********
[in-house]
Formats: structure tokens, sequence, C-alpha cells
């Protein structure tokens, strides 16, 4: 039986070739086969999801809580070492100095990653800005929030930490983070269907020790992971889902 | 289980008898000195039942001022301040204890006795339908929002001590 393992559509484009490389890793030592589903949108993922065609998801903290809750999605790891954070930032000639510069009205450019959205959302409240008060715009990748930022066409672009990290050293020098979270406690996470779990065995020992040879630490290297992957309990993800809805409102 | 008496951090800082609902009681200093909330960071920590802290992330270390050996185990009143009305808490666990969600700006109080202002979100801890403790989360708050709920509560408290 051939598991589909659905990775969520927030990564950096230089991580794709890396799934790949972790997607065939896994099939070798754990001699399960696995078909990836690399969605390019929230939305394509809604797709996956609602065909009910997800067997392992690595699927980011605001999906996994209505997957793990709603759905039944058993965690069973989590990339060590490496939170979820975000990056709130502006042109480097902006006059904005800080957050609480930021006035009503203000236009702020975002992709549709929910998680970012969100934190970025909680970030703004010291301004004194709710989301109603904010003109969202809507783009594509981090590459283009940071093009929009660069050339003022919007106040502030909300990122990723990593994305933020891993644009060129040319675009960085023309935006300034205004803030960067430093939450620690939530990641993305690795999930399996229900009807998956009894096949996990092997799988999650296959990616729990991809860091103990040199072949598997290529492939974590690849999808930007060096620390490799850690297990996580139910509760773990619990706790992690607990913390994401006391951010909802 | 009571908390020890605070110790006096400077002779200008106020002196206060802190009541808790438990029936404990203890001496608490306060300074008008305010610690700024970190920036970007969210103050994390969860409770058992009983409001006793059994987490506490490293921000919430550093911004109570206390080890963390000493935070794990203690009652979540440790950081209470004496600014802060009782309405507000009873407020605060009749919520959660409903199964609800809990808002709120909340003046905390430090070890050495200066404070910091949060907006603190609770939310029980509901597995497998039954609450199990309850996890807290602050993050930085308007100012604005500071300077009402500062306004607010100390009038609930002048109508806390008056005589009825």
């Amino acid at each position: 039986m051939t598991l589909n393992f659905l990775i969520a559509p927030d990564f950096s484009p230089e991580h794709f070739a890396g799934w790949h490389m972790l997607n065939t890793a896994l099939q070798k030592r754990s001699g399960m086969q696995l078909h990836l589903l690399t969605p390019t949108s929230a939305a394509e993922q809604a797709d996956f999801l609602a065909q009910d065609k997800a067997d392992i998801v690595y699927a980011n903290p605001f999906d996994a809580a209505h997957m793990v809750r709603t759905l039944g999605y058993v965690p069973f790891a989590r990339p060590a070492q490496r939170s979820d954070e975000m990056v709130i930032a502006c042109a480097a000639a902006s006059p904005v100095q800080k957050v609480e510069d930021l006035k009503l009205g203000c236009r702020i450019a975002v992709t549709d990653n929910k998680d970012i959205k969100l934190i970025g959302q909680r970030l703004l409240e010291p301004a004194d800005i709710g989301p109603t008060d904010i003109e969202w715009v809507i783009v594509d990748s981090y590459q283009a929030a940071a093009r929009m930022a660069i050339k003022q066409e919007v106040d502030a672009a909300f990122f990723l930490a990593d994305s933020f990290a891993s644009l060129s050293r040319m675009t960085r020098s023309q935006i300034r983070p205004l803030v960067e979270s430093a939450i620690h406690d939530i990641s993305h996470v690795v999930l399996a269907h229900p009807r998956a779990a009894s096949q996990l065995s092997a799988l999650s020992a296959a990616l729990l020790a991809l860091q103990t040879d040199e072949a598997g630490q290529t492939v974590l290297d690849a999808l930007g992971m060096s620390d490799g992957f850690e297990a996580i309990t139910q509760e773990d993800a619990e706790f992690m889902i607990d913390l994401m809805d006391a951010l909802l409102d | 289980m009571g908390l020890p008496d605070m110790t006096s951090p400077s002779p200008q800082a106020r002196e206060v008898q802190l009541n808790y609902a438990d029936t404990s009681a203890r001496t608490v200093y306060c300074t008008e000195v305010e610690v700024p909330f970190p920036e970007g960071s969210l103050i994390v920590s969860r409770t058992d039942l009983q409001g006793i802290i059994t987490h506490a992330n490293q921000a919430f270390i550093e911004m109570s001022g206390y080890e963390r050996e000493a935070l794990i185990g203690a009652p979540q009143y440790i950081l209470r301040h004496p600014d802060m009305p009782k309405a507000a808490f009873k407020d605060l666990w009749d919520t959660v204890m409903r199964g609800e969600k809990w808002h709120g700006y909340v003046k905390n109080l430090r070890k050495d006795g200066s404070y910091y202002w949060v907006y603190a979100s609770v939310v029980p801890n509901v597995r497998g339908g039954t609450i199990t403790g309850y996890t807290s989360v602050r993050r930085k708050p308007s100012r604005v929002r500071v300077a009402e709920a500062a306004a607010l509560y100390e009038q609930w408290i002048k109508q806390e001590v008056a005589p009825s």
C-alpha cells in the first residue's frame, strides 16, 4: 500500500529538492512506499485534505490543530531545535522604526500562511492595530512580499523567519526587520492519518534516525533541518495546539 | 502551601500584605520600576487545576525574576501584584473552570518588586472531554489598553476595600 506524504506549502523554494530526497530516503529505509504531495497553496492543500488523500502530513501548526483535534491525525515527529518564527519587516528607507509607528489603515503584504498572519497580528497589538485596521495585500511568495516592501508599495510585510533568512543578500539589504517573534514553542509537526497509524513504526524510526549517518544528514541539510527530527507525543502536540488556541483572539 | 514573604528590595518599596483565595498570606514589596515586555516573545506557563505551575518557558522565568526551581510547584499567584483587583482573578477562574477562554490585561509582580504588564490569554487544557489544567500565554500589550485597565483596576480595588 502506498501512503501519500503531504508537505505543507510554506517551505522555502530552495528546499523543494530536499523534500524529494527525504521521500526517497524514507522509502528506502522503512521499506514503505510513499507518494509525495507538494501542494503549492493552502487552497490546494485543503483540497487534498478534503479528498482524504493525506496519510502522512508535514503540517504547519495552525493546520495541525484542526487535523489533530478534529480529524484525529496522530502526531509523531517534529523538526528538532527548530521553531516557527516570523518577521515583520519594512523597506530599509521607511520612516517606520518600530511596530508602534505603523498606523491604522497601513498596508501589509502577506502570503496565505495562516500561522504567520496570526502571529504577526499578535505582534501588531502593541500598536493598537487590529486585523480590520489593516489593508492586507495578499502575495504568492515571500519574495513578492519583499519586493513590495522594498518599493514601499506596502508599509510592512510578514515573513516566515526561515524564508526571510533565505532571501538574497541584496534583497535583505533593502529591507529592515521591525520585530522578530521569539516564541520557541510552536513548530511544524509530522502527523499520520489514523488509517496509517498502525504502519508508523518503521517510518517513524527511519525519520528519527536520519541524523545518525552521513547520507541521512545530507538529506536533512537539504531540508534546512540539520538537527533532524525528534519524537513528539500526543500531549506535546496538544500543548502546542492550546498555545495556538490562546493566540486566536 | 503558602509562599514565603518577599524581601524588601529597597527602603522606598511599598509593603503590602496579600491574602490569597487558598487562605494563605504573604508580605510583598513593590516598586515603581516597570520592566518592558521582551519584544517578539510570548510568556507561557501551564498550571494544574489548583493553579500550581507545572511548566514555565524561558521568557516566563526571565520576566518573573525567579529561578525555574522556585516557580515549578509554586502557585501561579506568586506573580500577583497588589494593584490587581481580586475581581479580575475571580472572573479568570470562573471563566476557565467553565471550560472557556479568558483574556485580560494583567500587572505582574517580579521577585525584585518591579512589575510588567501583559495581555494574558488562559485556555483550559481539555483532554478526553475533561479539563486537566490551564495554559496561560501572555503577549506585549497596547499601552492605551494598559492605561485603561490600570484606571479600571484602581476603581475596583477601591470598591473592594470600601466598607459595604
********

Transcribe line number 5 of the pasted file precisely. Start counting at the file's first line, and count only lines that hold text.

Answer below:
C-alpha cells in the first residue's frame, strides 16, 4: 500500500529538492512506499485534505490543530531545535522604526500562511492595530512580499523567519526587520492519518534516525533541518495546539 | 502551601500584605520600576487545576525574576501584584473552570518588586472531554489598553476595600 506524504506549502523554494530526497530516503529505509504531495497553496492543500488523500502530513501548526483535534491525525515527529518564527519587516528607507509607528489603515503584504498572519497580528497589538485596521495585500511568495516592501508599495510585510533568512543578500539589504517573534514553542509537526497509524513504526524510526549517518544528514541539510527530527507525543502536540488556541483572539 | 514573604528590595518599596483565595498570606514589596515586555516573545506557563505551575518557558522565568526551581510547584499567584483587583482573578477562574477562554490585561509582580504588564490569554487544557489544567500565554500589550485597565483596576480595588 502506498501512503501519500503531504508537505505543507510554506517551505522555502530552495528546499523543494530536499523534500524529494527525504521521500526517497524514507522509502528506502522503512521499506514503505510513499507518494509525495507538494501542494503549492493552502487552497490546494485543503483540497487534498478534503479528498482524504493525506496519510502522512508535514503540517504547519495552525493546520495541525484542526487535523489533530478534529480529524484525529496522530502526531509523531517534529523538526528538532527548530521553531516557527516570523518577521515583520519594512523597506530599509521607511520612516517606520518600530511596530508602534505603523498606523491604522497601513498596508501589509502577506502570503496565505495562516500561522504567520496570526502571529504577526499578535505582534501588531502593541500598536493598537487590529486585523480590520489593516489593508492586507495578499502575495504568492515571500519574495513578492519583499519586493513590495522594498518599493514601499506596502508599509510592512510578514515573513516566515526561515524564508526571510533565505532571501538574497541584496534583497535583505533593502529591507529592515521591525520585530522578530521569539516564541520557541510552536513548530511544524509530522502527523499520520489514523488509517496509517498502525504502519508508523518503521517510518517513524527511519525519520528519527536520519541524523545518525552521513547520507541521512545530507538529506536533512537539504531540508534546512540539520538537527533532524525528534519524537513528539500526543500531549506535546496538544500543548502546542492550546498555545495556538490562546493566540486566536 | 503558602509562599514565603518577599524581601524588601529597597527602603522606598511599598509593603503590602496579600491574602490569597487558598487562605494563605504573604508580605510583598513593590516598586515603581516597570520592566518592558521582551519584544517578539510570548510568556507561557501551564498550571494544574489548583493553579500550581507545572511548566514555565524561558521568557516566563526571565520576566518573573525567579529561578525555574522556585516557580515549578509554586502557585501561579506568586506573580500577583497588589494593584490587581481580586475581581479580575475571580472572573479568570470562573471563566476557565467553565471550560472557556479568558483574556485580560494583567500587572505582574517580579521577585525584585518591579512589575510588567501583559495581555494574558488562559485556555483550559481539555483532554478526553475533561479539563486537566490551564495554559496561560501572555503577549506585549497596547499601552492605551494598559492605561485603561490600570484606571479600571484602581476603581475596583477601591470598591473592594470600601466598607459595604